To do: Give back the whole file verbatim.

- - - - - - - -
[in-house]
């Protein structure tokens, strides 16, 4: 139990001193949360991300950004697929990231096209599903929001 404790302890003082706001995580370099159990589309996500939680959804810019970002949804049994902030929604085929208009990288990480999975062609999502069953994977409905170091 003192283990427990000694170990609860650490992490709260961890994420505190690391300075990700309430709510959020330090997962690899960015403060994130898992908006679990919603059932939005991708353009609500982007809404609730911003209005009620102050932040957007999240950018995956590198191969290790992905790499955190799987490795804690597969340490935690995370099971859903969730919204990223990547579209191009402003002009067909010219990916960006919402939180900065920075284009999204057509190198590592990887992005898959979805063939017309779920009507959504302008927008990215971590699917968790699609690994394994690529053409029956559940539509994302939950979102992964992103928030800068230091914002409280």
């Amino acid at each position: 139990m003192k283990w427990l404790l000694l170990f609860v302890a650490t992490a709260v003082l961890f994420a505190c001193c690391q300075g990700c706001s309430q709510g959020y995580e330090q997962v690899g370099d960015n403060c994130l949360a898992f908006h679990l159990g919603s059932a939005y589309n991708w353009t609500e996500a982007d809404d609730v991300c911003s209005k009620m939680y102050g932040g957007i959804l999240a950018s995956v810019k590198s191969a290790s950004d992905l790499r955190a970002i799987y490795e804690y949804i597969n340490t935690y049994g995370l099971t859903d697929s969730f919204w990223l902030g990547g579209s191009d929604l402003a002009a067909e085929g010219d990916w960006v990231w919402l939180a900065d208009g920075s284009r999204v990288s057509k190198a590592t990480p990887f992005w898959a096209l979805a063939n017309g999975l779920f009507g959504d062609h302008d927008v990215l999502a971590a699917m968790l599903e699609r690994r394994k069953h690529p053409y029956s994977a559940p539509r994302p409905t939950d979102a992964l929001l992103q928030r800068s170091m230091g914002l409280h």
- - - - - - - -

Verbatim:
[in-house]
């Protein structure tokens, strides 16, 4: 139990001193949360991300950004697929990231096209599903929001 404790302890003082706001995580370099159990589309996500939680959804810019970002949804049994902030929604085929208009990288990480999975062609999502069953994977409905170091 003192283990427990000694170990609860650490992490709260961890994420505190690391300075990700309430709510959020330090997962690899960015403060994130898992908006679990919603059932939005991708353009609500982007809404609730911003209005009620102050932040957007999240950018995956590198191969290790992905790499955190799987490795804690597969340490935690995370099971859903969730919204990223990547579209191009402003002009067909010219990916960006919402939180900065920075284009999204057509190198590592990887992005898959979805063939017309779920009507959504302008927008990215971590699917968790699609690994394994690529053409029956559940539509994302939950979102992964992103928030800068230091914002409280």
């Amino acid at each position: 139990m003192k283990w427990l404790l000694l170990f609860v302890a650490t992490a709260v003082l961890f994420a505190c001193c690391q300075g990700c706001s309430q709510g959020y995580e330090q997962v690899g370099d960015n403060c994130l949360a898992f908006h679990l159990g919603s059932a939005y589309n991708w353009t609500e996500a982007d809404d609730v991300c911003s209005k009620m939680y102050g932040g957007i959804l999240a950018s995956v810019k590198s191969a290790s950004d992905l790499r955190a970002i799987y490795e804690y949804i597969n340490t935690y049994g995370l099971t859903d697929s969730f919204w990223l902030g990547g579209s191009d929604l402003a002009a067909e085929g010219d990916w960006v990231w919402l939180a900065d208009g920075s284009r999204v990288s057509k190198a590592t990480p990887f992005w898959a096209l979805a063939n017309g999975l779920f009507g959504d062609h302008d927008v990215l999502a971590a699917m968790l599903e699609r690994r394994k069953h690529p053409y029956s994977a559940p539509r994302p409905t939950d979102a992964l929001l992103q928030r800068s170091m230091g914002l409280h």